Here is my experience with cross-processing of color negatives in ORWO C-9165 — a color reversal process from the ’80s. This process has been designed for ORWO reversible series of films like UT and UK. I have illustrated it and some results here and here. This process is similar to Kodak Process E-2 from the late ’50s, as described by www.photomemorabilia.co.uk in a detailed and very informative post. Agfa had their version, called Process 41. Seems like ORWO were quite slow to adopt this process, or were meticulous in improving its quality (wink).
When cross-processing C-41 films in E-6 one shall expect low contrast, yellow/magenta tint, muted and shifted colors. Other collateral damages may occur spontaneously, but those are like bonus tracks on a new CD.
In this experiment I enslaved few films — Fuji Superia 100, Fuji Eterna 500T, Kodak 5247 and Svema DS-5M. First one is well known C-41 film, where the other three are cinema color negative emulsions, produced in different times and on different continents.
Here are the results and details about shooting/processing.
Fuji Superia 100
Shot as ISO 100, developed for 15 min. at 25° C in the first developer (+1 stops push)
Result was a film with dense yellow tint, faint contrast and difficult to define colors:
However, after color correction and levels adjustments I got the following:
I shot these flags to have a reference for the colors shift that I expected. The right one is the flag of EU, the left one is Bulgarian flag. That is another color-reference shot:
I had to color correct the whole film to get readable pictures. As I’ve heard, most of the cross processed color negatives need that type of beauty procedure.
Fuji Eterna 500T
Shot as ISO 25 – 50, developed for 9 min. at 25° C in the first developer (no push/pull)
This is a cine color negative film, ISO 500, balanced for tungsten light. I did not use warming filter.
Without color balance correction the positives had brown-dark magenta look. Compared to Fuji Superia above the images were clearly recognizable and with acceptable contrast.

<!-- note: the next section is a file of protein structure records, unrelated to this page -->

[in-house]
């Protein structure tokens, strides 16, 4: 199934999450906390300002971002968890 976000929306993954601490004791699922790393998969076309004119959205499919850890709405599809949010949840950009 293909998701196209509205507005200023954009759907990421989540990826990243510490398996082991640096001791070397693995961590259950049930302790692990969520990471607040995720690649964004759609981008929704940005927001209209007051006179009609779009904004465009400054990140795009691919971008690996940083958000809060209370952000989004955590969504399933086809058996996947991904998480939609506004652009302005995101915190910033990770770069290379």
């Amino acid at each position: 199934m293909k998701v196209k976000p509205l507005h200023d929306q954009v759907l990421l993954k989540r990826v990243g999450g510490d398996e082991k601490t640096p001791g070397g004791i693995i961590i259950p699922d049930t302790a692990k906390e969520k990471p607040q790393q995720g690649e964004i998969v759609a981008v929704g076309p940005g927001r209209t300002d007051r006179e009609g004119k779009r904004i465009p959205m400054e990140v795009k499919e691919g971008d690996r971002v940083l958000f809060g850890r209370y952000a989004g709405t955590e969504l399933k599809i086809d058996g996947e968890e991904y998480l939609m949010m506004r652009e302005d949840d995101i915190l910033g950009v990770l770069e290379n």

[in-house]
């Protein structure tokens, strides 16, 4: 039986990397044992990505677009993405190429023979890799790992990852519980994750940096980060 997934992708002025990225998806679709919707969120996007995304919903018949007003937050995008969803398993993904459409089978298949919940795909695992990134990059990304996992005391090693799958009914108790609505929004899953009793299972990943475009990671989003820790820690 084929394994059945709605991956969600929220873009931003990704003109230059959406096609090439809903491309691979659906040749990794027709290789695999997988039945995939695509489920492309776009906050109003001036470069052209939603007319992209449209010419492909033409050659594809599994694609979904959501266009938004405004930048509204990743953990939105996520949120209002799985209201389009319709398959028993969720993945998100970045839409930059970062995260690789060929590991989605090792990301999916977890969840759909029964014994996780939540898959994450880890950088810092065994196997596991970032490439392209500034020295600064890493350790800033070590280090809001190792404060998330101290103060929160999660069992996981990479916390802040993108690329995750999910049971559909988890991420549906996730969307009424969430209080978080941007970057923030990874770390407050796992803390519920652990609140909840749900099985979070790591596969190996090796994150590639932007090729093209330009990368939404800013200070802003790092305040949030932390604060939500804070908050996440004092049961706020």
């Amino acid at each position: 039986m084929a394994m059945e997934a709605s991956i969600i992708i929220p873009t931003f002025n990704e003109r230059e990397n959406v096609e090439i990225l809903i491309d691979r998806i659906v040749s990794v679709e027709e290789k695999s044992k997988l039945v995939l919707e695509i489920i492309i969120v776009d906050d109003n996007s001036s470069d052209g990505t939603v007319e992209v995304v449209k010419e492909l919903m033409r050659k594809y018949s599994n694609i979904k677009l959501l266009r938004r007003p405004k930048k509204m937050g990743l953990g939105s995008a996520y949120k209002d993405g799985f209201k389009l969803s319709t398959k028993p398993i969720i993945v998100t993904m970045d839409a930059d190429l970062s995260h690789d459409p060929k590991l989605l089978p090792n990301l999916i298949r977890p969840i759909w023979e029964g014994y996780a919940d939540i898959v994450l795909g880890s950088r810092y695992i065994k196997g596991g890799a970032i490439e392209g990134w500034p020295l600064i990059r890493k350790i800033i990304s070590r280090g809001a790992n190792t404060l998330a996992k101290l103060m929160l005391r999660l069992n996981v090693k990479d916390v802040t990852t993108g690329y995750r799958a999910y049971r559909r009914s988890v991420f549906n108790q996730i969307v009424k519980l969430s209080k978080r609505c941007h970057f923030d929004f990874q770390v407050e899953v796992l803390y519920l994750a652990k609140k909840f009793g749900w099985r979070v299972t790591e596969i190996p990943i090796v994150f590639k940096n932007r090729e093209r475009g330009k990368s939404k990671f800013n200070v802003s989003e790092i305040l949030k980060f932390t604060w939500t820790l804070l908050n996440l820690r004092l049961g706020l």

After color correction:
I did not push the film in the first developer, if I consider shot-as E.I. Film is tungsten balances and cross processed, so it is difficult for me to judge reasons and amount of color escapade.
Shot as ISO 12 – 25, developed for 6 min. in the first developer.
This is another cinema color negative film that I wrote about here. Its original process is ECN-II, but it goes well in C-41. The film is tungsten balanced and in this case I used yellow warming filter.
With this one the yellow tint is very strong, I guess the filter added tons to it. Here is an example without color correction…
… and color corrected:
Kodak 5247 has a specific toning, when developed in C-41. Cross processed, it surprised me with creamy look.
Shot as ISO 12 – 25, first developer 7 min.
This is Russian cinema color negative film from the ’70s. It is developed under specific process, for more details see here.
I got very thick red images. After color correction pictures are almost monochromatic. If you check the example in the link above you will find some results with this film in C-41 — again, almost monochromatic cyan toned pictures. But cyan is about the negative of red, so reversal of this film was quite correct.
Some of the above may sound like quite unnatural combination for cross processing, but hey, do you remember when Arnold Schwarzenegger played a pregnant scientist? Compared to his double salto mortale, these deviations are like inflating balloons for a birthday party.